Facebook Data Scandal Causes Users to Reflect

Students reflected on their involvement with Facebook and how this event has impacted their usage. Many commented on their knowledge of privacy. 

Students reflected on their involvement with Facebook and how this event has impacted their usage. Many commented on their knowledge of privacy. 

Maddie Veronis, Maroon-News Staff

Facebook’s privacy practices have come under intense scrutiny recently after Cambridge Analytica, a political data-mining and consulting firm, 

obtained user data inappropriately. 

The social network giant, which boasted 2.2 billion active users at the end of 2017, is facing backlash from its immense user-base, with many users left feeling anxious about the security of their personal information and critical of the platform’s failure to police its vendors. 

On March 25, Facebook ran an apology letter in the UK’s The Observer, The Sunday Times, Mail on Sunday, Sunday Mirror, Sunday Express and Sunday Telegraph, as well as in several United States publications, including The New York Times, Washington Post and the Wall Street Journal

In the letter Facebook’s CEO and Founder Mark Zuckerberg promised to do better. The apology is headlined, “We have a responsibility to protect your information. If we can’t, we don’t deserve it.”

Senior Alyssa Fritz reflected on her Facebook usage in light of the scandal. 

“I think this whole Cambridge Analytica scandal is alarming. It’s made me feel like Facebook has the capabilities to spy on everything I do on my phone. That’s an uncomfortable realization and I think I’m close to deleting the Facebook app off my phone. I don’t even use Facebook that much anyways – it’s helpful for knowing about local events and receiving birthday reminders but the platform itself has gotten a lot less necessary for me. So I’m really not sure why should I keep it if there’s the risk that my information could be taken advantage of,” Fritz said.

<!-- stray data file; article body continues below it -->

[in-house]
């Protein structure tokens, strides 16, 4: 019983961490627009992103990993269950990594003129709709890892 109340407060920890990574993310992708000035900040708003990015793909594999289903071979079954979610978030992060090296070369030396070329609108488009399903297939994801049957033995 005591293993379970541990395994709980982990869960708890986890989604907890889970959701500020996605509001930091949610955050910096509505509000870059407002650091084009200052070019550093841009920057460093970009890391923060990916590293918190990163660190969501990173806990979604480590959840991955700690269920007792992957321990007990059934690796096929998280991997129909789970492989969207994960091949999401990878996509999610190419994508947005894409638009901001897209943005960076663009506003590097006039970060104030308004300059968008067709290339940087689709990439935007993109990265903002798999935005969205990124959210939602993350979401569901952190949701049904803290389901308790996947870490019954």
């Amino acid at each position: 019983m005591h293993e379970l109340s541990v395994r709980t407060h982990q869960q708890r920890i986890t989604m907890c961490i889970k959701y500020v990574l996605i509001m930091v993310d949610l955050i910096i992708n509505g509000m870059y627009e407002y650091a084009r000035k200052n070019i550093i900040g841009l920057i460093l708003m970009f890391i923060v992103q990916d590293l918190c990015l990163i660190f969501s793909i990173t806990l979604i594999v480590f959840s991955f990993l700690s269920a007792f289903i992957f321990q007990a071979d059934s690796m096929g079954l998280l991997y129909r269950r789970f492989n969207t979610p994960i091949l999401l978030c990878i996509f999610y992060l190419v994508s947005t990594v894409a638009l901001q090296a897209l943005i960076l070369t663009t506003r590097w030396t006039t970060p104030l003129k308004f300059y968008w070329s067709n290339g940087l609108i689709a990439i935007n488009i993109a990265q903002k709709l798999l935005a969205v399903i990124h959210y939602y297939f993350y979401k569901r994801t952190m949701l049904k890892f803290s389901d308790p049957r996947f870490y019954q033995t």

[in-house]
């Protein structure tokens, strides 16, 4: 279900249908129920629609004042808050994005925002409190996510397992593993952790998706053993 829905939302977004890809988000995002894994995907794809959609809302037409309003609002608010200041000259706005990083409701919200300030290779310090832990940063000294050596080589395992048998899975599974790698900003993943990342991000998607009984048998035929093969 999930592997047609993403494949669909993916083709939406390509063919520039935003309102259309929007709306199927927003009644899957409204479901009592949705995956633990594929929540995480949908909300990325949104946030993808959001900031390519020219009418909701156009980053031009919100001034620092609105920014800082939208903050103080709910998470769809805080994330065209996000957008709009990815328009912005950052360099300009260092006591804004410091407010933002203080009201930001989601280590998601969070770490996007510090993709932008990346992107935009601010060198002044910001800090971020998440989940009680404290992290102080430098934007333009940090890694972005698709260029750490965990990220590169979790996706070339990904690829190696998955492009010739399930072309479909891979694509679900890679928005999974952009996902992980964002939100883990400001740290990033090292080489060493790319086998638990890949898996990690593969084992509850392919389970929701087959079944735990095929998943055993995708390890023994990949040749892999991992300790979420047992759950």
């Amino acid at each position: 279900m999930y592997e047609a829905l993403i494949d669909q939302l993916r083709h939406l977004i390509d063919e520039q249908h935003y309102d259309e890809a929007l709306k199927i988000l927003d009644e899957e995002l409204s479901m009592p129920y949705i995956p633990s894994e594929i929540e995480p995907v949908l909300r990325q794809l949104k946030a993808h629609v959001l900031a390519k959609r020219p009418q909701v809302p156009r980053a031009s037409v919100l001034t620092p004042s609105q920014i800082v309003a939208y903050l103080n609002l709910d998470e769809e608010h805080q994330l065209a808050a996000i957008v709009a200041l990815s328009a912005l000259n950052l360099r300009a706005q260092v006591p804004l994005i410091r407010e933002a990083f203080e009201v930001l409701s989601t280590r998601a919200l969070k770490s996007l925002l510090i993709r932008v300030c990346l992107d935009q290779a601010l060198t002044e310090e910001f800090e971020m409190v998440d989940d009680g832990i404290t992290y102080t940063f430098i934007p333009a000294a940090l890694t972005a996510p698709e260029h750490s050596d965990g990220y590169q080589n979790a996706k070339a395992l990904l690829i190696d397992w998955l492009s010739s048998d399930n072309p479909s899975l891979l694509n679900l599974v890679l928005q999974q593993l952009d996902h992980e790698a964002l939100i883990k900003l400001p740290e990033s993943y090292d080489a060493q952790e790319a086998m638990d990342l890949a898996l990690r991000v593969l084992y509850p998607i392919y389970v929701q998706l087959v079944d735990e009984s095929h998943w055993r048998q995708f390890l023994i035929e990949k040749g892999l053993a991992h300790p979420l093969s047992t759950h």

Junior Oliver Green also expressed his concern.

“I think that this issue should serve as an opportunity to call for more transparency as to what data Facebook can access and how it accesses it. It might be time to investigate the power that social media giants have over their individual users,” Green said. 

Cambridge Analytica is a private firm originally founded by Stephen Bannon, a far right-wing political figure and Trump’s former chief strategist, and Robert Mercer, a wealthy businessman.

The project began in 2014 when the firm partnered with a Cambridge University Psychology Professor Aleksandr Kogan, who had created a quiz app that was purported as a psychological research tool. The app paid Facebook users a small amount as compensation in return for answering questions and downloading the app. Users could then connect it to their accounts, which gave access to their profile and friends. The app ended up reaching over 50 million Facebook users.